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« Reply #30 on: September 13, 2011, 12:21:20 AM »

Wednesday, September 7, 2011

"Inside Scientology" by Janet Reitman

I do apologize for coming late to this.  I wanted to read this book when it first came out but I was in the middle of a couple of very large projects.  Now that they are successfully completed, I've finally had time to read this wonderful book.

If anyone has not yet read this book and, if they have any interest at all in Scientology and the Church of Scientology, I highly recommend it.

In her Introduction, Ms. Reitman says:

    It has been my goal to write the first objective modern history of the Church of Scientology.

To say that Ms. Reitman succeeded would be an understatement.  I, personally, could not have done that -- as an ex-Scientologist, I am definitely not objective about Scientology.   Most people who have been touched in any way by Scientology cannot be objective about it.  Scientology is a completely black and white belief system -- there is no grey.  You are either completely pro-Scientology or you are an Enemy.  Those who become opposed to the Church of Scientology often, in reaction to Scientology's absolutism, take an opposite, and just as absolute, negative position.  It's hard not to.

Yet, without a doubt, Ms. Reitman has produced an objective book.  Since I know she too was attacked by the Church of Scientology for her earlier piece in The Rolling Stone, my admiration for her journalistic integrity is boundless.

But don't let the term "objective" mislead you.  This is not a dry dissertation, it is not boring and it doesn't indulge in that false "journalistically neutral" rhetoric.  You will get the facts surrounding the real events -- untouched by the Church of Scientology's spin, cover-up and lies.

Scientology is, ultimately, about people and Ms. Reitman brings the story of Scientology alive by bringing alive the people who have been involved in Scientology -- from L. Ron Hubbard, struggling to find his path to fame, to those who have struggled in and out of the church, to the latest wide-eyed, ever-hopeful new Scientologist.  This is a book about how people were changed by Scientology -- and how Scientology has been changed by people.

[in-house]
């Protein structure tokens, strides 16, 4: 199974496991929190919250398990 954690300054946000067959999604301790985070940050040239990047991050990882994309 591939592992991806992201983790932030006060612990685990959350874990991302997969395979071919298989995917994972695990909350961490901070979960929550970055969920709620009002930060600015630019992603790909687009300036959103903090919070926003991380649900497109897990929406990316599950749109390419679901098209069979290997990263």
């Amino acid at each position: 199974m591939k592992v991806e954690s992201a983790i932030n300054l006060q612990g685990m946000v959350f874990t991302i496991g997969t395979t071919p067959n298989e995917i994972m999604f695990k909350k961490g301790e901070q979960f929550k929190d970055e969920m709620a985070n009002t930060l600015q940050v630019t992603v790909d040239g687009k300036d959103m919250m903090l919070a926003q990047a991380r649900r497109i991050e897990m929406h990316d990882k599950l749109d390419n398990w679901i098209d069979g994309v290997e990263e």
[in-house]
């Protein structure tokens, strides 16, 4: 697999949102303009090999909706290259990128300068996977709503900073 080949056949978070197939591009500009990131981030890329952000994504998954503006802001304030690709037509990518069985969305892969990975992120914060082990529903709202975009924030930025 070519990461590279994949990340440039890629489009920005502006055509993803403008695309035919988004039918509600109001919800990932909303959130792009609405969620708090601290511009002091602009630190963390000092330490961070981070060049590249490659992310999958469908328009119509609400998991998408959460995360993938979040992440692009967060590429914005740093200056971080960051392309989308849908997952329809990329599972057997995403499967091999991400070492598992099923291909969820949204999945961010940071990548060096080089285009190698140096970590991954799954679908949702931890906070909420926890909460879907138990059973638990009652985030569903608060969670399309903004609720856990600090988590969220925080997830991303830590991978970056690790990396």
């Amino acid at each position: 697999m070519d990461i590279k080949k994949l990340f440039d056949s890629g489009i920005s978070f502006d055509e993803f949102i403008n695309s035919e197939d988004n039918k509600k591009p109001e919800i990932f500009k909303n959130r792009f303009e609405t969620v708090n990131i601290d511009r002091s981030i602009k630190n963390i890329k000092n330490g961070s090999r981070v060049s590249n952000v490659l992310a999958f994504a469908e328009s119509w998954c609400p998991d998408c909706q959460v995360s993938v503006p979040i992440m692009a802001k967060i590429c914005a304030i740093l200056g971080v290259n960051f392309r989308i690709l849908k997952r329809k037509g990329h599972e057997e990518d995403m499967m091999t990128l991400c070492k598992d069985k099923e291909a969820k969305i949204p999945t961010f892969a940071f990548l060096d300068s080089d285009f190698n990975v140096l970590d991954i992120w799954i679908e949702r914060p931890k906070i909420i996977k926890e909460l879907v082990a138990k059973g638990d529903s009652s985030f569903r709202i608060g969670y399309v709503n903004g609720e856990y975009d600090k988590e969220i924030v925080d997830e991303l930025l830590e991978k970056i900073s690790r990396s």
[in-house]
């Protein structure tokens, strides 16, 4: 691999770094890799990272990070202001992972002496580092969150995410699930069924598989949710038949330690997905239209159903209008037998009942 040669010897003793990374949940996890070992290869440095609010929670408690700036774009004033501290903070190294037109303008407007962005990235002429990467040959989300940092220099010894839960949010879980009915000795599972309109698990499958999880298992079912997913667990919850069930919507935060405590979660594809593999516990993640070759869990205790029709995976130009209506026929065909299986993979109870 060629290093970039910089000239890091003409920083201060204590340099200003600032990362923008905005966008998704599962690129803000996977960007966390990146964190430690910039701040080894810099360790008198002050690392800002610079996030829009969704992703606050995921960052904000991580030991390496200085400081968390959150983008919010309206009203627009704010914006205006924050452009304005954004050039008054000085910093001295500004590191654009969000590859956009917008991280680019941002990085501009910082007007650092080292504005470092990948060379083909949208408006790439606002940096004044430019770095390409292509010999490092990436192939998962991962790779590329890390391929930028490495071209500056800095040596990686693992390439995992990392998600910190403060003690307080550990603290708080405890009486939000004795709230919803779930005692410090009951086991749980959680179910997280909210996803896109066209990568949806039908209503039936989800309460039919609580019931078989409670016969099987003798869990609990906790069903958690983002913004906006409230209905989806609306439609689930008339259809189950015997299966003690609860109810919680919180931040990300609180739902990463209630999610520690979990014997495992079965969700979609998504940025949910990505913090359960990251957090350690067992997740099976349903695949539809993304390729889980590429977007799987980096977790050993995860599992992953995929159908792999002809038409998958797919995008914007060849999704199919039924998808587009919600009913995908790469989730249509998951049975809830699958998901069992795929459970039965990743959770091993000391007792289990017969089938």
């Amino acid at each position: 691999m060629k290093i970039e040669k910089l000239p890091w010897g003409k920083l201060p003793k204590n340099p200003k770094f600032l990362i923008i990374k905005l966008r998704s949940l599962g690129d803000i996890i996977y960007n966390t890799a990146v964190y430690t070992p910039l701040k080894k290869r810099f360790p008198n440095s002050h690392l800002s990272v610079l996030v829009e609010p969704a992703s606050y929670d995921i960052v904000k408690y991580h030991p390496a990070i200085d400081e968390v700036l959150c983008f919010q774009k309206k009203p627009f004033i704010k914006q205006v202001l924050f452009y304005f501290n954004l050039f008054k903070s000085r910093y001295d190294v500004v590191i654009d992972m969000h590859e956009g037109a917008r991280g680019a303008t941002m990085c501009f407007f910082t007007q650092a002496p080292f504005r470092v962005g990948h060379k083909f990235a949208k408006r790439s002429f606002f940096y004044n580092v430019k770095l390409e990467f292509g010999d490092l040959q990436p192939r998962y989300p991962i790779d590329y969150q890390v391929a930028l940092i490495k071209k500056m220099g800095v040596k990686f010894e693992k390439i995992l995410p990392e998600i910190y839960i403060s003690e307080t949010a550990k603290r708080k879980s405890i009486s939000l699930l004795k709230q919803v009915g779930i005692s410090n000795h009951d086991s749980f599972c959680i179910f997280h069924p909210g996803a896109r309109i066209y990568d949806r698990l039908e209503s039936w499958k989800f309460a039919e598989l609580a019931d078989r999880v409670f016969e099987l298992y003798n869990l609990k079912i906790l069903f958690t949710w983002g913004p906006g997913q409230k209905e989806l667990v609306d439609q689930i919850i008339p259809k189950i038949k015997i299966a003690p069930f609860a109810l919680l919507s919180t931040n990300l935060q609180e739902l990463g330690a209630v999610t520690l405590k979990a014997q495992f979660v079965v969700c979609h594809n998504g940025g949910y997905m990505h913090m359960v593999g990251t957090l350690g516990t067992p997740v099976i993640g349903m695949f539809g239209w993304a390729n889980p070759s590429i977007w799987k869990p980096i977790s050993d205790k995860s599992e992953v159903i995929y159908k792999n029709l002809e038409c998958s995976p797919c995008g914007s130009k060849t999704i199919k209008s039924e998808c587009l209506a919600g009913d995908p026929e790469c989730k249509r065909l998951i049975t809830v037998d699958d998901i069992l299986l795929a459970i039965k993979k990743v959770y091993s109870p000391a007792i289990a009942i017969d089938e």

I found it a bit disturbing to read this long history of Scientology from L. Ron Hubbard's troubled life, through the heady early days of hope and excitement and finally to the logical conclusion of Hubbard's paranoia and greed.  It was disturbing because it was true.  It stirred up memories of my own hopes -- and my own disappointments.

In case you might want to question how very thoroughly and diligently Ms. Reitman has researched and fact-checked the stories in this book, her extensive Notes section detailing the exact sources for each chapter is beyond impressive.  This section alone makes the Church of Scientology's cries of "sloppy journalism" completely laughable.

All-in-all, this book was a great read, enlightening, fascinating, informative and with the ring of truth in every page.  This book is now at the top of my list for anyone interested in Scientology and I would highly recommend this book for anyone currently in or recently out of Scientology.
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« Reply #31 on: September 20, 2011, 09:58:50 AM »

   Sunday, September 18, 2011

                    Scientology and the Amazing Psychiatric Conspiracy


My attention was drawn to Scientology's Amazing Psychiatric Conspiracy recently.   As a Scientologist, I had just accepted it.  As an ex-Scientologist, I had simply rejected it -- but I really hadn't thought about it.

Scientologists have been indoctrinated into a complete, fanatic hatred of all psychiatrists.  They have concocted a whole raft of "reasons why" they hate psychiatrists but those reasons don't really explain Scientologists' extreme, compulsive and absolute hatred.

They originally pointed to a number of reported abuses by psychiatrists and even created "Psych Busters" who would go out and dig up proof and have such psychiatrists put in prison.  I've noticed that they've quit that and it appears that, ironically, they quit it because they were cleaning up the profession and giving psychiatry a good name.

Then CCHR started rewriting history so that psychiatry was behind every evil that has ever existed on Earth.  Psychiatrists, in some mysterious way, have been behind every war, every mass murderer and every other horrible event.  Evidence was lacking -- you had to just believe.

That hasn't been persuasive except for the gullible who don't check facts.

The latest "reason" is that psychiatrists are "over-prescribing dangerous drugs for children!"

That's actually a good reason to hate those who over-prescribe dangerous drugs, but doesn't hold up as a reason for extreme hatred of all psychiatrists.  After all, medical doctors are just as guilty, the psychiatric profession itself has condemned the practice and many doctors in both professions are not guilty of that at all.

And yet, Scientologists condemn ALL psychiatrists, the guilty and the innocent, and demand that the practice of psychiatry be banned.

I've asked Scientologists, "Given that some Scientologists are guilty of crimes and abuses, should we condemn ALL Scientologists and demand the practice of Scientology be banned?"  But they don't get the point.